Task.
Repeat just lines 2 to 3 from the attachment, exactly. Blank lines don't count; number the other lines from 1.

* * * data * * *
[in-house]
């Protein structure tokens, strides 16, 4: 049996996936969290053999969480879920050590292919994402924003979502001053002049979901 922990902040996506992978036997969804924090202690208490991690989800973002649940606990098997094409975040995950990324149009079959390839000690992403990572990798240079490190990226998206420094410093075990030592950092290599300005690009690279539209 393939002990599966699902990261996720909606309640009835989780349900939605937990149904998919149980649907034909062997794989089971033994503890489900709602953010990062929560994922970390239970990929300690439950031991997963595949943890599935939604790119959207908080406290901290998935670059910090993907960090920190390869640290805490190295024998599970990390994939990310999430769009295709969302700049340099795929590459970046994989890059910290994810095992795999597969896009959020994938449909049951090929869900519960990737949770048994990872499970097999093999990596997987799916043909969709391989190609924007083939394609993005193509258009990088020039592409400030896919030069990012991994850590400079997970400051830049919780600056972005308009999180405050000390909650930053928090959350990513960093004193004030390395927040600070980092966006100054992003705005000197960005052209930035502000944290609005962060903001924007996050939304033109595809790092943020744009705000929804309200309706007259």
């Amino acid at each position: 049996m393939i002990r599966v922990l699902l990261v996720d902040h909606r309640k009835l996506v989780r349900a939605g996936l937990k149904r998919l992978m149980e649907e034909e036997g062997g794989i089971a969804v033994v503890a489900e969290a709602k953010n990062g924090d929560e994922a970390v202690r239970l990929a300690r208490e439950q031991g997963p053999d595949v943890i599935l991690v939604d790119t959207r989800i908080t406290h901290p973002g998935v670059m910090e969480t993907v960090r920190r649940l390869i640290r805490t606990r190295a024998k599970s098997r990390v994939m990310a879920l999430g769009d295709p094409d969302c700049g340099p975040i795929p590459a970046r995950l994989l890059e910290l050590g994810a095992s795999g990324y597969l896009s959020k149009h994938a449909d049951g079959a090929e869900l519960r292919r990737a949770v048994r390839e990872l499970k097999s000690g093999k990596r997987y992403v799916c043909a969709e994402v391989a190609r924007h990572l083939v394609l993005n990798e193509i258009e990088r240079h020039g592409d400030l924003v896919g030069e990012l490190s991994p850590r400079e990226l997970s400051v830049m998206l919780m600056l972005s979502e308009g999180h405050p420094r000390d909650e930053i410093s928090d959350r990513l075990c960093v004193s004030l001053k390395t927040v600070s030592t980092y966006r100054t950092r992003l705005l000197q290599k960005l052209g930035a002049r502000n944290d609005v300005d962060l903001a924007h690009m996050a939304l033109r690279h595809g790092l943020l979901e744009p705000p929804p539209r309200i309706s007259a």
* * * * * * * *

């Protein structure tokens, strides 16, 4: 049996996936969290053999969480879920050590292919994402924003979502001053002049979901 922990902040996506992978036997969804924090202690208490991690989800973002649940606990098997094409975040995950990324149009079959390839000690992403990572990798240079490190990226998206420094410093075990030592950092290599300005690009690279539209 393939002990599966699902990261996720909606309640009835989780349900939605937990149904998919149980649907034909062997794989089971033994503890489900709602953010990062929560994922970390239970990929300690439950031991997963595949943890599935939604790119959207908080406290901290998935670059910090993907960090920190390869640290805490190295024998599970990390994939990310999430769009295709969302700049340099795929590459970046994989890059910290994810095992795999597969896009959020994938449909049951090929869900519960990737949770048994990872499970097999093999990596997987799916043909969709391989190609924007083939394609993005193509258009990088020039592409400030896919030069990012991994850590400079997970400051830049919780600056972005308009999180405050000390909650930053928090959350990513960093004193004030390395927040600070980092966006100054992003705005000197960005052209930035502000944290609005962060903001924007996050939304033109595809790092943020744009705000929804309200309706007259």
């Amino acid at each position: 049996m393939i002990r599966v922990l699902l990261v996720d902040h909606r309640k009835l996506v989780r349900a939605g996936l937990k149904r998919l992978m149980e649907e034909e036997g062997g794989i089971a969804v033994v503890a489900e969290a709602k953010n990062g924090d929560e994922a970390v202690r239970l990929a300690r208490e439950q031991g997963p053999d595949v943890i599935l991690v939604d790119t959207r989800i908080t406290h901290p973002g998935v670059m910090e969480t993907v960090r920190r649940l390869i640290r805490t606990r190295a024998k599970s098997r990390v994939m990310a879920l999430g769009d295709p094409d969302c700049g340099p975040i795929p590459a970046r995950l994989l890059e910290l050590g994810a095992s795999g990324y597969l896009s959020k149009h994938a449909d049951g079959a090929e869900l519960r292919r990737a949770v048994r390839e990872l499970k097999s000690g093999k990596r997987y992403v799916c043909a969709e994402v391989a190609r924007h990572l083939v394609l993005n990798e193509i258009e990088r240079h020039g592409d400030l924003v896919g030069e990012l490190s991994p850590r400079e990226l997970s400051v830049m998206l919780m600056l972005s979502e308009g999180h405050p420094r000390d909650e930053i410093s928090d959350r990513l075990c960093v004193s004030l001053k390395t927040v600070s030592t980092y966006r100054t950092r992003l705005l000197q290599k960005l052209g930035a002049r502000n944290d609005v300005d962060l903001a924007h690009m996050a939304l033109r690279h595809g790092l943020l979901e744009p705000p929804p539209r309200i309706s007259a």